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How To Play Solitaire






How to Play Solitaire

Solitaire is a game we all love to play; hundreds of hours can be spent in-front of the computer screen trying to work your way through a pack and the feeling of triumph when you finally succeed. There are many versions of Solitaire and the most popular ones are: Klondike, Spider, Freecell and Pyramid. There is sure to be even more names out there depending on where you are in the world and who you ask; however, these are the most common. With so many names for the same game, people often get confused as to how solitaire is played. Let this article serve as a guide.

The overall object of the game is to move all of the cards to four foundations that are in place. The cards must all be stacked in order (ace card first) and in their correct suits. This game is never easy, if it was it probably would not have stood the test of time and become as popular as it is. Let me tell you, there will be points when you become ever so slightly frustrated with solitaire, but through persistence you'll get there and when you do the reward of self-satisfaction makes all the agony worth it.

The good thing about playing solitaire on a computer is the fact that all the card dealing is done for you, this saves a lot of time and allows you to get right on with playing. Check out this tutorial video on how to play Solitaire and read further below.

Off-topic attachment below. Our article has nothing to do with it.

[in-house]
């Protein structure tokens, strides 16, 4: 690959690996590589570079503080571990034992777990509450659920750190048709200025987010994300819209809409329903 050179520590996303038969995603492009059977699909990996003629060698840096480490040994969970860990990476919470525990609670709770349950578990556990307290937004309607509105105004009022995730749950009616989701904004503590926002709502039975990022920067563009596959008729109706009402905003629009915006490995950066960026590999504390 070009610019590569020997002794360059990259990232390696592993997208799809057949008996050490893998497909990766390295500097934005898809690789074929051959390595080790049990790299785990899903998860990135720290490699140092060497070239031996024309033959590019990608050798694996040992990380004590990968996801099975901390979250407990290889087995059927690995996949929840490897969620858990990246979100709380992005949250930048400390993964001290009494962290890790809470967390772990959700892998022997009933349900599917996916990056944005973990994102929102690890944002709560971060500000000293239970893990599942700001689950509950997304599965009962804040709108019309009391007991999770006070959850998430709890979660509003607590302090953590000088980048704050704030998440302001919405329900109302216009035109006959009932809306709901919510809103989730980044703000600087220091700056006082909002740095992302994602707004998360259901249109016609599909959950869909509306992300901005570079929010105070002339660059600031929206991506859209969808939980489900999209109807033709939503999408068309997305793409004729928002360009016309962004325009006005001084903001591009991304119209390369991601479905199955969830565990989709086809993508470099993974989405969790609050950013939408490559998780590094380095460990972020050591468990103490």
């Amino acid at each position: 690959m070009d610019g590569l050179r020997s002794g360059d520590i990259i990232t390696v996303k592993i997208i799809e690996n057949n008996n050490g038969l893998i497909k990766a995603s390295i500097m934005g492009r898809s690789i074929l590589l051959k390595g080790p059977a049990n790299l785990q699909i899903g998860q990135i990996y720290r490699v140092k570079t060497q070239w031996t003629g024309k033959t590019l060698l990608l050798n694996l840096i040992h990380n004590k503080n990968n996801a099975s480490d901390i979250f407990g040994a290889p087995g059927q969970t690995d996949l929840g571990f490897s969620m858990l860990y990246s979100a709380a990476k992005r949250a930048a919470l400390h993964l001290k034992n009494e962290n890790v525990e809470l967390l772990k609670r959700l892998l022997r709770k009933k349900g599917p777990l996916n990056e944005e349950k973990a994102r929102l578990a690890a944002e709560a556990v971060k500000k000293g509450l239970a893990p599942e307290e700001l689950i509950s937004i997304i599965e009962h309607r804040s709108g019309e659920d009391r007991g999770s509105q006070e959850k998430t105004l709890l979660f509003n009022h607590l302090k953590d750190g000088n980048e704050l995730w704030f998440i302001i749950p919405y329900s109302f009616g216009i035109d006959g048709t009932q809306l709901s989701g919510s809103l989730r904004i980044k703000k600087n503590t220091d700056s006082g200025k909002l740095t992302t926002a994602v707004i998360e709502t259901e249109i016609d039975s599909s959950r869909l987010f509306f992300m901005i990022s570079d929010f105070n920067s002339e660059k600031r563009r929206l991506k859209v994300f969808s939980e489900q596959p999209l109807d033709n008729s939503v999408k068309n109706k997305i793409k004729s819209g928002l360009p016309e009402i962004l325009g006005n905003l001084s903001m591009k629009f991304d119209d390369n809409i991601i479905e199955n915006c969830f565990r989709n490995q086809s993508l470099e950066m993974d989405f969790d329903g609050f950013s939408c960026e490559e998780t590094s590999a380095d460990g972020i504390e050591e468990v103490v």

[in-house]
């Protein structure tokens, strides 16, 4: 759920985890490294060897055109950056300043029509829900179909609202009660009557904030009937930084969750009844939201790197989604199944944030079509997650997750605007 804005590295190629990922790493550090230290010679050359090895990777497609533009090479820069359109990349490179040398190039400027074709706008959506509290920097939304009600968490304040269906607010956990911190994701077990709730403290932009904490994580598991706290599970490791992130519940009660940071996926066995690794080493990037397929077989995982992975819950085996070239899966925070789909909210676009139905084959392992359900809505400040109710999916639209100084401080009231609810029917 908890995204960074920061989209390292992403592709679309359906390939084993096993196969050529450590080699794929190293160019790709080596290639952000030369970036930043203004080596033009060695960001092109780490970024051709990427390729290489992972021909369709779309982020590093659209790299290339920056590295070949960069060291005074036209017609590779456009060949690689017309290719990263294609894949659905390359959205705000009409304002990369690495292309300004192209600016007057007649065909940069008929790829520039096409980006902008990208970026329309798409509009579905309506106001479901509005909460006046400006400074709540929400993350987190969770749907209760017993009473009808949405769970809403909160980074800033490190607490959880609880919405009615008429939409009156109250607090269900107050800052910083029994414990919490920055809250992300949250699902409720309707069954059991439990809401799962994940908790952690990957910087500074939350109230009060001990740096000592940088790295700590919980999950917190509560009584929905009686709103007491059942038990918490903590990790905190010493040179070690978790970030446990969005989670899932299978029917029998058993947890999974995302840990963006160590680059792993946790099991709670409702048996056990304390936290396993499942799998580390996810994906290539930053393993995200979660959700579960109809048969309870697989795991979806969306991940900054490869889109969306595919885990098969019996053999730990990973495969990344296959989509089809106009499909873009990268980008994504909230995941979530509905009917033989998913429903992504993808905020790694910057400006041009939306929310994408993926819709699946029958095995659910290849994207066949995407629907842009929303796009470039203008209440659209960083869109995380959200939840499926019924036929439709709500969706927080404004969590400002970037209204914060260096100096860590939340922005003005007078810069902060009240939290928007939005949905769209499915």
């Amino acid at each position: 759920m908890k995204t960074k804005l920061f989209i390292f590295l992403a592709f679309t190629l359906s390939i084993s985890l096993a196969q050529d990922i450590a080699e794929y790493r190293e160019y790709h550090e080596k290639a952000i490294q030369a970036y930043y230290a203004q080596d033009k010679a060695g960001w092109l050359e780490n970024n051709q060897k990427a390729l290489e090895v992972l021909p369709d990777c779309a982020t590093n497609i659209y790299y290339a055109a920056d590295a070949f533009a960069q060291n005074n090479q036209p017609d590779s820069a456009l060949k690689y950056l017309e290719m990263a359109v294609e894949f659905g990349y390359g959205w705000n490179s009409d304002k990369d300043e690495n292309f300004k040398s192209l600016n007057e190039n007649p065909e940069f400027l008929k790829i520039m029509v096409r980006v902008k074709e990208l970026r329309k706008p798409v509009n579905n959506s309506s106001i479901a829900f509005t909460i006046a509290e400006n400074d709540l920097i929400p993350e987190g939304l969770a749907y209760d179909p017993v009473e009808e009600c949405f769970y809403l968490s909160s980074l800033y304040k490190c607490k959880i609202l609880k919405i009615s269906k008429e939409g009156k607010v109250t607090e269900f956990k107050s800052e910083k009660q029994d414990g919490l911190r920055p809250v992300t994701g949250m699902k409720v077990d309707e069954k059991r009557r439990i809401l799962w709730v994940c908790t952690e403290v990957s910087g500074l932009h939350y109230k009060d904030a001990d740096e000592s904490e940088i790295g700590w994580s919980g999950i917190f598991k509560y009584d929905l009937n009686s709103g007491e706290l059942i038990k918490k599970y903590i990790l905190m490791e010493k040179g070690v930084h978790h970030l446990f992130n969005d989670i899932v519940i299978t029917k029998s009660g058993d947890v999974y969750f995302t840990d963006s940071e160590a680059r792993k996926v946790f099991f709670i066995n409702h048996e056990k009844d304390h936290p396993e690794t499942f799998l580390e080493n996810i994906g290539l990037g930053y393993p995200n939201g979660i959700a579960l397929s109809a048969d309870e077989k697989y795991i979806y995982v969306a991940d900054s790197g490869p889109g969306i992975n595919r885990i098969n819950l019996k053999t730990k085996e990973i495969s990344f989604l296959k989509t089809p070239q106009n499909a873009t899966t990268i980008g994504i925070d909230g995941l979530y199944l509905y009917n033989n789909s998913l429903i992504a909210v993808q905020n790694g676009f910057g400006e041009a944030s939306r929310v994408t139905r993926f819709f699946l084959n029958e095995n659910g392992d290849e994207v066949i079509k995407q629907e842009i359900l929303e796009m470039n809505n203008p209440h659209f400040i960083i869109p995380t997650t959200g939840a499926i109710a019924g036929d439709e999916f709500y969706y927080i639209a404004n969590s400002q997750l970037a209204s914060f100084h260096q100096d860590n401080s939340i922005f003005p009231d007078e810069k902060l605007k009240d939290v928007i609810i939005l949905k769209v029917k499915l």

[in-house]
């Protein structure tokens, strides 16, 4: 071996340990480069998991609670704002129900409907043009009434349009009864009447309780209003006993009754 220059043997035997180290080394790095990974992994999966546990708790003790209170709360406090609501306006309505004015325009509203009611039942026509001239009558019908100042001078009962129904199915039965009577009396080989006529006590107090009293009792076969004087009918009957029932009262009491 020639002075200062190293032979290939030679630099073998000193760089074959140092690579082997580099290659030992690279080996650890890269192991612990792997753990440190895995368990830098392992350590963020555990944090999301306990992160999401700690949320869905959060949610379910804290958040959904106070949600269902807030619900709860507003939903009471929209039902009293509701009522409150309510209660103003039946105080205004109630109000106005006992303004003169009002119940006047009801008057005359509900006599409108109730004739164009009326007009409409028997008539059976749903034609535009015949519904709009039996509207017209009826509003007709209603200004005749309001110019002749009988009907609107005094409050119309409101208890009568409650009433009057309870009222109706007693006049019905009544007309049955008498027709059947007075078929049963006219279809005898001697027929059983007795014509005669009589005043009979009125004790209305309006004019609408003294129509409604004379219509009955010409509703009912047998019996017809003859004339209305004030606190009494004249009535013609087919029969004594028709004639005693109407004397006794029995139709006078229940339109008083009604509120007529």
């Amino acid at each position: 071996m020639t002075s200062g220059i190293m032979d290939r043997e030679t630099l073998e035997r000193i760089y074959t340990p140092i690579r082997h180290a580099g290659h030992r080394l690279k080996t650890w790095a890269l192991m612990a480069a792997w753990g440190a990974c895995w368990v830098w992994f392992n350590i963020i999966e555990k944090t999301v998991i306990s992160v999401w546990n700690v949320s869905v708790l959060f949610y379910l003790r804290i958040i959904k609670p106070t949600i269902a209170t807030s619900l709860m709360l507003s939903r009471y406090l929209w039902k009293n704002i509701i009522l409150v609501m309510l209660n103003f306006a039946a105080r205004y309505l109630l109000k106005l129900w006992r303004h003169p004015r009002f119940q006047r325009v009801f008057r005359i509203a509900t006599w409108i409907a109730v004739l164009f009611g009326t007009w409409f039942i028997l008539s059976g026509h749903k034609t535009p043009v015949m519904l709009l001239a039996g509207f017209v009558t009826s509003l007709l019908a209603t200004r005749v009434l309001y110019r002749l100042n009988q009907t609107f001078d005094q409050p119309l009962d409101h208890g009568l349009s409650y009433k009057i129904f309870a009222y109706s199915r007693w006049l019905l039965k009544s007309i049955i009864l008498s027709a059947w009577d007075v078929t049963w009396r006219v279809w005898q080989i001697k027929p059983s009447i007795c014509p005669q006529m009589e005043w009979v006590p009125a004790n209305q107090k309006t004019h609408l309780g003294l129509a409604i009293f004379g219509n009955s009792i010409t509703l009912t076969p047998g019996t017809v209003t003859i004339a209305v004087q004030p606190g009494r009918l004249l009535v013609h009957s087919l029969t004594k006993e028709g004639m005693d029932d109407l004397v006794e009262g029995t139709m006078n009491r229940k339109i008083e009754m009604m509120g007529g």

The Table

The game is played with a single deck of 52 cards (no jokers) and begins with 28 of these cards arranged into seven different columns. The first column has one card; the second has to cards, and so on in ascending order. The top card in each column will be face up while the others are face down.

Playing The Game

If you don't already have an ace available to move, either from the deck or your columns, you must try and uncover one in order to start a home stack (foundation). As cards must be stacked on the home pile in ascending order you will need to shift cards between columns to seek the cards you need. For instance, you are able to stack an 8 on top of a 7 but not on top of a 2. The twist with moving cards is that columns must alternative between red and black at all times; this is what makes the game tough opposition. You are not limited to moves; however, if you run out of available moves you will need to draw cards from the deck.


On the traditional version of the game, scoring will provide you with 5 points for every card moved from the deck to a column and 10 points for every card moved from a column to a home stack. If a game takes longer than thirty seconds (it will!), you are rewarded with bonus points based on how long the game takes to finish, this bonus formula is 700,000 divided by total game time in seconds. Now that you know the rules of the game, what are you waiting for? Get yourself involved!

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